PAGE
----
Official data released on Wednesday showed that gross domestic product fell 20.4 per cent quarter on quarter, with widespread contractions across all sectors.
The figures confirm that the pandemic has hit the UK harder than other developed economies. After the second-quarter contraction, the decline in UK GDP since the end of 2019 is double that in the US and second only to Spain among European peers.
A recovery from the depths of the lockdown gained momentum in June, with output growing 8.7 per cent month on month — faster than most economists had expected, although broadly in line with the Bank of England’s latest predictions.
This means GDP has grown 11.3 per cent since its April low, but remains 17.2 per cent beneath its level in February, before the coronavirus crisis hit.
“Overall, productivity saw its largest fall in the second quarter since the three-day week,” he added, referring to a measure introduced in 1973.
Sterling was little changed at about $1.30 following the release of the data. The FTSE 100 stock index, however, outperformed its European peers early on Wednesday morning, rising 0.6 per cent.
Rishi Sunak, the chancellor, said in response to the data: “Today’s figures confirm that hard times are here . . . But while there are difficult choices to be made ahead, we will get through this.”
The figures led to renewed calls from business groups for the government to extend wage support through the furlough scheme and step up other forms of support for the economy.
Fhaheen Khan, economist at Make UK, the manufacturers organisation, said the government should be “flexible in extending job support schemes in the same way as our competitors”.
Alpesh Paleja, economist at the CBI employers group, said the dual threat of a second wave of infection and slow progress over Brexit talks underlined the need for “maximum agility” from government.
Analysts said the UK’s underperformance was partly due to the length of its lockdown, and partly because the consumer-facing services sector that was hardest hit by social distancing has a bigger weight in GDP, accounting for 80 per cent of the economy.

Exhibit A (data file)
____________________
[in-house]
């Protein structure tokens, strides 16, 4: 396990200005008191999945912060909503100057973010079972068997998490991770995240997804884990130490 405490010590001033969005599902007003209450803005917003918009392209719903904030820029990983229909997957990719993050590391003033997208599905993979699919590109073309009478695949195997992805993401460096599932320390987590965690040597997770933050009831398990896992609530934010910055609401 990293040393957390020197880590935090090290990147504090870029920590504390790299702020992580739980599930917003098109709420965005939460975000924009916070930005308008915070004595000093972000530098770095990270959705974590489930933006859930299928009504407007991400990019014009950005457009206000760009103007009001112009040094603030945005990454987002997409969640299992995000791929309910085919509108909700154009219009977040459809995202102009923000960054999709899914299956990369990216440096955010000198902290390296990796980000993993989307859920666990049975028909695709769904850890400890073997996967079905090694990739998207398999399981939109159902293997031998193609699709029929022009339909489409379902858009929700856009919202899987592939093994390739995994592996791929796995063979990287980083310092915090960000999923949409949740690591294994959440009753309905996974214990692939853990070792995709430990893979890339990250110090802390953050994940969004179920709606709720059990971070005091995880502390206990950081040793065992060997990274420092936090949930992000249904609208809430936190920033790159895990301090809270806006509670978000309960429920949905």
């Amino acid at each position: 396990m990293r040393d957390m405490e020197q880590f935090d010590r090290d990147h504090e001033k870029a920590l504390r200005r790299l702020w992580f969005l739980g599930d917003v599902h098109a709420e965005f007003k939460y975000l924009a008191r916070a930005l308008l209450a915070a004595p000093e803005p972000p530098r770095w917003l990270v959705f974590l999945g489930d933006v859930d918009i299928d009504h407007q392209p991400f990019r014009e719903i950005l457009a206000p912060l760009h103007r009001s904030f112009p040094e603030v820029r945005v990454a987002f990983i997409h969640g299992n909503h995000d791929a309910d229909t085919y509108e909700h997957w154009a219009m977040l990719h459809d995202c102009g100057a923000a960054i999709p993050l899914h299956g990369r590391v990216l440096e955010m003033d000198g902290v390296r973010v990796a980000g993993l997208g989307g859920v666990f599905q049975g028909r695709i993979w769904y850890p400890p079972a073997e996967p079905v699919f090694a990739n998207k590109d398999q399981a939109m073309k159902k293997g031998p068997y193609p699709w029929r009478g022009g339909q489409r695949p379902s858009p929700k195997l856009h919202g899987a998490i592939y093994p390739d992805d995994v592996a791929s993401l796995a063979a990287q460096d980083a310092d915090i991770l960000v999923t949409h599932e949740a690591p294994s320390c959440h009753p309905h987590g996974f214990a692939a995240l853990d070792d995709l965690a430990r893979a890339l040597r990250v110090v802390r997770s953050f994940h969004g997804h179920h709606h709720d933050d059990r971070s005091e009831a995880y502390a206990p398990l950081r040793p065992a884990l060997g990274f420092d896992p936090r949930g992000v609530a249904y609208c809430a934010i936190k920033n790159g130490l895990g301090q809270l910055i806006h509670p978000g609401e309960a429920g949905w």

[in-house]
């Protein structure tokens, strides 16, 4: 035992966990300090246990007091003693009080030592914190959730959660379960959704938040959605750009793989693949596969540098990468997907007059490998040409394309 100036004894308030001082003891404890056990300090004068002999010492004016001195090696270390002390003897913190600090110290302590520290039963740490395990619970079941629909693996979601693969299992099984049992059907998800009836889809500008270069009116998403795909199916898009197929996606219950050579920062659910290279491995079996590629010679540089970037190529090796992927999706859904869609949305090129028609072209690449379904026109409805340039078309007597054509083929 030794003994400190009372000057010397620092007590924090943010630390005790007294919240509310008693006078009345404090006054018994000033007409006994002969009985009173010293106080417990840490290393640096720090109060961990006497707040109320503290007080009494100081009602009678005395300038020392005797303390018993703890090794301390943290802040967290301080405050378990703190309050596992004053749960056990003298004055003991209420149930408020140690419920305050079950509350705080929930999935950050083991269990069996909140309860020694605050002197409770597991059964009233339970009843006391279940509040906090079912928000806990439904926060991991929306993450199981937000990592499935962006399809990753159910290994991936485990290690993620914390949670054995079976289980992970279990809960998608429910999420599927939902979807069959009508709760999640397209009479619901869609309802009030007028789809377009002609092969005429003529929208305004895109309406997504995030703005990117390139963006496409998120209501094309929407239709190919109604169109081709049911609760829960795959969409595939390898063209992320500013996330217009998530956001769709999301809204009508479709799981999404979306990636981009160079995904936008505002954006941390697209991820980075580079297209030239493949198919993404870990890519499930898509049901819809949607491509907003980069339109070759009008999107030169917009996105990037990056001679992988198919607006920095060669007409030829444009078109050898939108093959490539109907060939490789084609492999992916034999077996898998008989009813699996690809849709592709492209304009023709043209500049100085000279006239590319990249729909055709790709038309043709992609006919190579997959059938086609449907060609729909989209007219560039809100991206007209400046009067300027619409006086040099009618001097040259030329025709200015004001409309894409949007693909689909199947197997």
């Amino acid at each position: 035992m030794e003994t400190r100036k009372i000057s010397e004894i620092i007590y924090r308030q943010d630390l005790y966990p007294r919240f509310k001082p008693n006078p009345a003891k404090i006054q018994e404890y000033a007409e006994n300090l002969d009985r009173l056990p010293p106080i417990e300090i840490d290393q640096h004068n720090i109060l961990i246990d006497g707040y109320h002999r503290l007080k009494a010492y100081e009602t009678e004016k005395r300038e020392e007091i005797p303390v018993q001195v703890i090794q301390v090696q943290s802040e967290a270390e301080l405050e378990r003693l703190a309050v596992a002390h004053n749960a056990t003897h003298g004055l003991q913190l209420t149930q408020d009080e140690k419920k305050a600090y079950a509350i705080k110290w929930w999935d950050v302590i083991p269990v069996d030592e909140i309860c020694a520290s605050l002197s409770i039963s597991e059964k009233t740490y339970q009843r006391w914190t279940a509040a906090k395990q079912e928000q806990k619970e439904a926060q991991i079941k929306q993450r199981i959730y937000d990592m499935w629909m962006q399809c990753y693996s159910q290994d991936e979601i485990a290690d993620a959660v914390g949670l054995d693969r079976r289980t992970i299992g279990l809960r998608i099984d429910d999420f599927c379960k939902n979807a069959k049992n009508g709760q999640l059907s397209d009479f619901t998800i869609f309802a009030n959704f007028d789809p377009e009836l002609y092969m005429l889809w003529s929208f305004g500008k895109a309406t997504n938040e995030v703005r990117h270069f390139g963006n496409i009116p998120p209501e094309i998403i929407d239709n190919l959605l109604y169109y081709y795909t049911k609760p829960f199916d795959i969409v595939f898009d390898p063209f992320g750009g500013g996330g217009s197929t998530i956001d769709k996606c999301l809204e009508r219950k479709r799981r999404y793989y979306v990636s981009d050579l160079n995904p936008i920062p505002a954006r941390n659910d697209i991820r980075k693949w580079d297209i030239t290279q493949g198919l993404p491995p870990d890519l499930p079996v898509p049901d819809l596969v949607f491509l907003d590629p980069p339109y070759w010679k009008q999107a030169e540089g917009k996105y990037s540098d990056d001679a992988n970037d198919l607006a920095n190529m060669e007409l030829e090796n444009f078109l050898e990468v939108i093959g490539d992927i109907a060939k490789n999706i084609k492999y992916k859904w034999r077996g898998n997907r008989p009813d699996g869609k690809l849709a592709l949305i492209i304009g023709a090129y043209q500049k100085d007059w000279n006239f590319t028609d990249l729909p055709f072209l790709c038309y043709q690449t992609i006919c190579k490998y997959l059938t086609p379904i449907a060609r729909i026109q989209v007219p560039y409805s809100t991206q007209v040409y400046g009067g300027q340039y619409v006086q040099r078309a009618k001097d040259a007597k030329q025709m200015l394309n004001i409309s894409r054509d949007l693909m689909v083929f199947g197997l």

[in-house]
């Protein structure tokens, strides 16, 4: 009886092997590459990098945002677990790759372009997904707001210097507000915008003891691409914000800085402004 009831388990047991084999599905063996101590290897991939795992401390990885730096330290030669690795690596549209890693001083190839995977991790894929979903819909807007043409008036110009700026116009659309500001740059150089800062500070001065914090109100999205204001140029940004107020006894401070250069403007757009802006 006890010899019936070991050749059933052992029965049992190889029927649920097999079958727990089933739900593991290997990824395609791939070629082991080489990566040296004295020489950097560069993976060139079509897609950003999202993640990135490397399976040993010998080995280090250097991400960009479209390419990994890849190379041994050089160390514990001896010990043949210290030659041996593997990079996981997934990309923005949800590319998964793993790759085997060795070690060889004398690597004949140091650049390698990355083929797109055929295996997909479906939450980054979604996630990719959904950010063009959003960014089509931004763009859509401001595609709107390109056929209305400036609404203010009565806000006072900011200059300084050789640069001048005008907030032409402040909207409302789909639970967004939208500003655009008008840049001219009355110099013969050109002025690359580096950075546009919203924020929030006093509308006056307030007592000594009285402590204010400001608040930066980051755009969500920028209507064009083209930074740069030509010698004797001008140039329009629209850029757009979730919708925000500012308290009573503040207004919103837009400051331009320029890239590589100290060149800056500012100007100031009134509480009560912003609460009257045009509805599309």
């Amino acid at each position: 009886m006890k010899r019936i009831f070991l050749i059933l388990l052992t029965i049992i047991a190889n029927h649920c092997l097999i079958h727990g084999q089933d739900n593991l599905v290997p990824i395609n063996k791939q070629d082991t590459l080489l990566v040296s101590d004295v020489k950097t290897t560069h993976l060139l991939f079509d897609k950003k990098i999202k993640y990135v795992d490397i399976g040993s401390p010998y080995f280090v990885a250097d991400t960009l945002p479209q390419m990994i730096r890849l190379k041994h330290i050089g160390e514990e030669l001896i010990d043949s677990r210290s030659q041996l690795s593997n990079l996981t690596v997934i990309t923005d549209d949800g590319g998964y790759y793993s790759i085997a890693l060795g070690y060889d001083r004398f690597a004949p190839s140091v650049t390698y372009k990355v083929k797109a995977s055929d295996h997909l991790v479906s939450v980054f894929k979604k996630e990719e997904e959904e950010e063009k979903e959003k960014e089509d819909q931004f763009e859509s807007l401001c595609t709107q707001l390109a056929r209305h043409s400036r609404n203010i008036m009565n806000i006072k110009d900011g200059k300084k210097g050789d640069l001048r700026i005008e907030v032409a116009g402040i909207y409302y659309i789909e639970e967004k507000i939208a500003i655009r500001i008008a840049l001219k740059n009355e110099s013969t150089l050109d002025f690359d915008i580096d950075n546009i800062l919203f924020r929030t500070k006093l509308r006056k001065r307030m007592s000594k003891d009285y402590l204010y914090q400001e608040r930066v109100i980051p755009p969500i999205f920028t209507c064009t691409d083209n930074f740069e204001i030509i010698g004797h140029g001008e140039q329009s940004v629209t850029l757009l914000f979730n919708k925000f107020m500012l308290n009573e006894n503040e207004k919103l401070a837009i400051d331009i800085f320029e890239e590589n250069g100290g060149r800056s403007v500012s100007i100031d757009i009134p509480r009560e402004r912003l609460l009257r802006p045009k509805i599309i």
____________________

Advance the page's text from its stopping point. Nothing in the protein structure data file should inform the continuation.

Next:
The services sector fell 19.9 per cent quarter on quarter, accounting for three-quarters of the fall in GDP. With much of the hospitality and leisure sectors still closed in June, its recovery has been slower than that of other sectors, with services output up 7.7 per cent month on month, largely due to a strong recovery in car sales. This compared with an 11 per cent rebound in manufacturing.
Construction was hardest hit over the quarter as a whole, but has also bounced back faster, with a month on month jump of 23.5 per cent in June.
The ONS set out record quarter-on-quarter falls in household spending, driven by the slump in expenditure on tourism, hospitality and transport, and in government spending. The latter was due to school closures and the postponement of non-urgent healthcare.
It also highlighted the risk of a prolonged slump in business investment, which has fallen by a record 31.4 per cent since the first quarter, with Bank of England surveys suggesting that most businesses have cancelled or postponed non-essential spending, especially in consumer-facing sectors.
“We expect pent-up consumer demand to drive a strong recovery in the third quarter, although this momentum will gradually fade as the outlook for the labour market deteriorates,” he said.